All ETDs from UAB

Advisory Committee Chair

Brenda Bertrand

Advisory Committee Members

Jose Fernandez

Retta Evans

Peter Jones

Greg Pavela

Document Type

Dissertation

Date of Award

2020

Degree Name by School

Doctor of Philosophy (PhD) School of Health Professions

Abstract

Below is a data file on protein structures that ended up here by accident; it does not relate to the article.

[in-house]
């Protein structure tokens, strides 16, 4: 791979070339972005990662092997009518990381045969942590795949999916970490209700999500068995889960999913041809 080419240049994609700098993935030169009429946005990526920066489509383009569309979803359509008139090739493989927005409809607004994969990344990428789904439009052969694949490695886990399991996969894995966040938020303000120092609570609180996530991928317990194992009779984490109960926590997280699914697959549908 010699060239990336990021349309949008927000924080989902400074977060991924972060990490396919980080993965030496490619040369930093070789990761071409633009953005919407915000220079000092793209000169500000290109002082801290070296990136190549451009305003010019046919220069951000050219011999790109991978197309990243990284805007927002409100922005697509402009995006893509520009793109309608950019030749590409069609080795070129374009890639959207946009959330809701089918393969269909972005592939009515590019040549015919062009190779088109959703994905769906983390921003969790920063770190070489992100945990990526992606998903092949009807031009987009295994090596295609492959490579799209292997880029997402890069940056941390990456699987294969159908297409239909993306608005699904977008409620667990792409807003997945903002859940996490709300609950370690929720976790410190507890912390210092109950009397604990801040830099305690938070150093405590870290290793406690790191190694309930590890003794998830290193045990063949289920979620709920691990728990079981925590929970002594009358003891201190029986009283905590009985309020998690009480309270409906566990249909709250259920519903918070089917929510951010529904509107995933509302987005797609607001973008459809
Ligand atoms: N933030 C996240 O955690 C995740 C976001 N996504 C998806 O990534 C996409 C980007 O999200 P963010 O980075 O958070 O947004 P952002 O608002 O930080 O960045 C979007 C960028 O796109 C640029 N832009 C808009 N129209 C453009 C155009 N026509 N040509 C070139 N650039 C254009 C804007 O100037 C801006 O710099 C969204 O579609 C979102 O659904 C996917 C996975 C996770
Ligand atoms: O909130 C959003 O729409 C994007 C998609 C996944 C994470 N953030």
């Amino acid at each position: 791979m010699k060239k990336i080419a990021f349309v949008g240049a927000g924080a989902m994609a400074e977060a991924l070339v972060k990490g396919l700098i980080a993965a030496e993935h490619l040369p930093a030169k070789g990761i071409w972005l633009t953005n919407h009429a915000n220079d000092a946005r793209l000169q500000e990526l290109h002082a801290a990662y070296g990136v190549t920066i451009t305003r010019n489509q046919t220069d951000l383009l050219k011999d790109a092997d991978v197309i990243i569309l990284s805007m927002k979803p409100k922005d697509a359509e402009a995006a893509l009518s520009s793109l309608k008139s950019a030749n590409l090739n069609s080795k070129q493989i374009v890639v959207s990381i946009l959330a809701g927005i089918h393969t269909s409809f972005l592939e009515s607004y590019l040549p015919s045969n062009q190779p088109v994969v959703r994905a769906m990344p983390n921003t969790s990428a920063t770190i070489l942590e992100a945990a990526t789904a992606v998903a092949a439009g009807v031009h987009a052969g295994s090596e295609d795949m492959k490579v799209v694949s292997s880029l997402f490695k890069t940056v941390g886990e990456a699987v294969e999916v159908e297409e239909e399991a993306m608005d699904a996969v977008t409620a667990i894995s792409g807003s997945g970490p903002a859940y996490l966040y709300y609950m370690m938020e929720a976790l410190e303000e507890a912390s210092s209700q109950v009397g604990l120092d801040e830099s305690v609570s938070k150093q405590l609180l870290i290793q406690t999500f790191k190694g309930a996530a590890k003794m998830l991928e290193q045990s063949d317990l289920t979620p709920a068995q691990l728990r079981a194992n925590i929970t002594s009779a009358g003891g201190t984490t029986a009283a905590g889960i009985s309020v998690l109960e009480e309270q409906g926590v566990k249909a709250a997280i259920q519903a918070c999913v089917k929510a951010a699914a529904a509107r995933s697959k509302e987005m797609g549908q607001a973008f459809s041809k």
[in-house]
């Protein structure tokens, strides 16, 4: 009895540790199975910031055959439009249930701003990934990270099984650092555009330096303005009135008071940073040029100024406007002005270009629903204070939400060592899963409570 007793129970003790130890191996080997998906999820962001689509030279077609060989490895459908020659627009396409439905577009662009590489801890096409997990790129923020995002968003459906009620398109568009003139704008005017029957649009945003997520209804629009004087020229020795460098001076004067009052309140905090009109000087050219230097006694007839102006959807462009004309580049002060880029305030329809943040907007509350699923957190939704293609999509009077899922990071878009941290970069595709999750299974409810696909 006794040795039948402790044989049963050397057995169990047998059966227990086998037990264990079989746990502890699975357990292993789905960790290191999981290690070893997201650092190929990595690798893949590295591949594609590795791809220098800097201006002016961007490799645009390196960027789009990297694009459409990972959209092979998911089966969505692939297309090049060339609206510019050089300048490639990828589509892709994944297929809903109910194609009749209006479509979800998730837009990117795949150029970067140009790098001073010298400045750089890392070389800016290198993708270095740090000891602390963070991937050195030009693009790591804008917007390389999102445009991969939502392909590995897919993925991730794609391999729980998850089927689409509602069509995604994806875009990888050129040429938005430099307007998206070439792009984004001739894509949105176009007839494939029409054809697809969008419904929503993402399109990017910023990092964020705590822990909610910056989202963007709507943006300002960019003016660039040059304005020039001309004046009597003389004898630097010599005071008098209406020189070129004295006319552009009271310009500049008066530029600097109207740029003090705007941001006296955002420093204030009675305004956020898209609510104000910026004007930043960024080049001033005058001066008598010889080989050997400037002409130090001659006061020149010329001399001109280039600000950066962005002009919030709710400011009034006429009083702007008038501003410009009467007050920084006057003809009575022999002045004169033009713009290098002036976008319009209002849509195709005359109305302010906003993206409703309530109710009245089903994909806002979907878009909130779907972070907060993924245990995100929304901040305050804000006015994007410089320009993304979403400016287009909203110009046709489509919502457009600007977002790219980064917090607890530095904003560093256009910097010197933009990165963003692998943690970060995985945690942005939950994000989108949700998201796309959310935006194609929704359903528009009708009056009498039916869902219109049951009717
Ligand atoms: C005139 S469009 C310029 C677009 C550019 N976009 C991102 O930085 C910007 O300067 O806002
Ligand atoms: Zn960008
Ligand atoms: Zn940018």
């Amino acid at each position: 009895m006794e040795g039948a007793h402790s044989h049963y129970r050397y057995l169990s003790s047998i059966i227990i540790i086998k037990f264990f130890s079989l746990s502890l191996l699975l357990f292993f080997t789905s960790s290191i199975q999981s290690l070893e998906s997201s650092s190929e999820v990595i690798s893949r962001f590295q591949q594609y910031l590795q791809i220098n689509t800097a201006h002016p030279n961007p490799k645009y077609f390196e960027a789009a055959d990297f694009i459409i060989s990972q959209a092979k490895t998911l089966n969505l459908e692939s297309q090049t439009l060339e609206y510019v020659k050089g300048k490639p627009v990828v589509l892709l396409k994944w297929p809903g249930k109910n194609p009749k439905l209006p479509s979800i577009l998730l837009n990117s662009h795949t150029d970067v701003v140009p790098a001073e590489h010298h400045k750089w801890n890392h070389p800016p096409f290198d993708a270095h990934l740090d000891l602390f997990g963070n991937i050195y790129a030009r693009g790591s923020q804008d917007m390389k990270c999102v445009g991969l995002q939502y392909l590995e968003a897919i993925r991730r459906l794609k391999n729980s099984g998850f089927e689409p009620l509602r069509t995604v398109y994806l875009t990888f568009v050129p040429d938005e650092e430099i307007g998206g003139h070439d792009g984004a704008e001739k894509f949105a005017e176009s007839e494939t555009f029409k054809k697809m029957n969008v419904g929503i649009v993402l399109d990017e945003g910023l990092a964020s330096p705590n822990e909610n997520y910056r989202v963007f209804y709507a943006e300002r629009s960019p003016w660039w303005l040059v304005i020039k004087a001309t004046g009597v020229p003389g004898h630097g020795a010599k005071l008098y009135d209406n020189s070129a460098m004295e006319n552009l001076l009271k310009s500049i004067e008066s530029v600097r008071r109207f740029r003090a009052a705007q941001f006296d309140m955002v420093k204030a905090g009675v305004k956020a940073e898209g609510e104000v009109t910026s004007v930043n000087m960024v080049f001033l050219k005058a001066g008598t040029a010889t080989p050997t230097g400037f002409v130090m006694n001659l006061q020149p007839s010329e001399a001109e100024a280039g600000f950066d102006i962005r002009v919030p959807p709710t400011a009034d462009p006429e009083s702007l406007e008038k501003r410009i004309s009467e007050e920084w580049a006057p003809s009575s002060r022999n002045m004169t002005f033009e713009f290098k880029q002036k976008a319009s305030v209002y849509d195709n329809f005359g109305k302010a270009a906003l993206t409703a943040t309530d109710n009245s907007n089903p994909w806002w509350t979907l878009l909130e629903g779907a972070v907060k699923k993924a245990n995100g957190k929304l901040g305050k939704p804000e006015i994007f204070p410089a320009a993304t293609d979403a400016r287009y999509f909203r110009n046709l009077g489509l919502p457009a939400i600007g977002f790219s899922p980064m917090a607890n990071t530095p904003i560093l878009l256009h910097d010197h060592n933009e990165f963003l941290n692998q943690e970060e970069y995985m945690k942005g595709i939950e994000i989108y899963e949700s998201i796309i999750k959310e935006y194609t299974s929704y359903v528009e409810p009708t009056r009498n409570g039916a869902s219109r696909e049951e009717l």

Over 65% of children ages 2-5 years attend Early Care and Education (ECE) centers where they consume most of their daily caloric intake; however, children at these centers are not meeting the Dietary Guidelines for Americans (DGA). This could suggest poor diet quality, which is a risk factor for diet-related diseases. Currently, diet quality in ECE centers is measured through the assessment of either the food/beverages listed on the lunch menu (menu), served to the children during lunch (served), or consumed by the children during lunch (consumed). However, the lunch meal may be better viewed as a process, rather than a single measure. This study was the first to view the lunch meal as a process. Further, potential relationships that nutrition policies and center characteristics have with diet quality throughout the lunch process are currently unknown. Therefore, the purpose of this dissertation was to 1.) Understand if diet quality differs among the menu, served, and consumed lunch measures, 2.) Establish if diet quality differs by participation in state policies that have nutrition requirements, including Alabama licensure and the Child and Adult Care Food Program (CACFP), and 3.) Understand the potential relationships between center characteristics and diet quality. We observed a difference in diet quality from the lunch menu to what was served to the children. This gap in diet quality from the menu to what was served was not fully explained through policy participation as no differences were identified among centers participating in no policy, only CACFP, only Alabama licensure, or both policies. However, facility-type (i.e. center-based vs. faith-based) was identified as a predictor of menu diet quality, as center-based ECEs had higher diet quality than faith-based. In Alabama, center-based ECEs are required to be licensed and thus follow the accompanying nutrition requirements for foods listed on menu and served to the children. Faith-based ECEs are not required to hold licensure and therefore may not follow the accompanying nutrition requirements. Thus, Alabama licensure may be a mediator for the identified relationship between facility-type and diet quality. Future research should assess potential interactions between facility-type, Alabama licensure status, and diet quality.

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